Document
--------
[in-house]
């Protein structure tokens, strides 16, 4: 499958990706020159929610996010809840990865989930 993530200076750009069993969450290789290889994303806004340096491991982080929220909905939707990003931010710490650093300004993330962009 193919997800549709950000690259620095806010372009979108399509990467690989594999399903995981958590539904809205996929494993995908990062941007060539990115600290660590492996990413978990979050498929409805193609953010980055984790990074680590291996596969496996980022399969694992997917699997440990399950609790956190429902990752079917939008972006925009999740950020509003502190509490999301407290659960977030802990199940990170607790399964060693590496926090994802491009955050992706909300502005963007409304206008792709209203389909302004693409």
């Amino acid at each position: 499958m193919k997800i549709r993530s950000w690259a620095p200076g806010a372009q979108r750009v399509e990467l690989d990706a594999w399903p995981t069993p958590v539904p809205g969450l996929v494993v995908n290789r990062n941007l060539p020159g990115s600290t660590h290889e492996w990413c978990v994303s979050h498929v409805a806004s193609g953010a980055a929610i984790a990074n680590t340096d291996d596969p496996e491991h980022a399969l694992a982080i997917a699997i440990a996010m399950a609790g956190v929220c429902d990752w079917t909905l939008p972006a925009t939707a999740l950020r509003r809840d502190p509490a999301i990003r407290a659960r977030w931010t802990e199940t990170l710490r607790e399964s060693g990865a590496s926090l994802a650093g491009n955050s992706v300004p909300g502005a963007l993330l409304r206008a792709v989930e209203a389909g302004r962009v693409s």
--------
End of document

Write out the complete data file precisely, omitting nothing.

[in-house]
């Protein structure tokens, strides 16, 4: 499958990706020159929610996010809840990865989930 993530200076750009069993969450290789290889994303806004340096491991982080929220909905939707990003931010710490650093300004993330962009 193919997800549709950000690259620095806010372009979108399509990467690989594999399903995981958590539904809205996929494993995908990062941007060539990115600290660590492996990413978990979050498929409805193609953010980055984790990074680590291996596969496996980022399969694992997917699997440990399950609790956190429902990752079917939008972006925009999740950020509003502190509490999301407290659960977030802990199940990170607790399964060693590496926090994802491009955050992706909300502005963007409304206008792709209203389909302004693409």
């Amino acid at each position: 499958m193919k997800i549709r993530s950000w690259a620095p200076g806010a372009q979108r750009v399509e990467l690989d990706a594999w399903p995981t069993p958590v539904p809205g969450l996929v494993v995908n290789r990062n941007l060539p020159g990115s600290t660590h290889e492996w990413c978990v994303s979050h498929v409805a806004s193609g953010a980055a929610i984790a990074n680590t340096d291996d596969p496996e491991h980022a399969l694992a982080i997917a699997i440990a996010m399950a609790g956190v929220c429902d990752w079917t909905l939008p972006a925009t939707a999740l950020r509003r809840d502190p509490a999301i990003r407290a659960r977030w931010t802990e199940t990170l710490r607790e399964s060693g990865a590496s926090l994802a650093g491009n955050s992706v300004p909300g502005a963007l993330l409304r206008a792709v989930e209203a389909g302004r962009v693409s």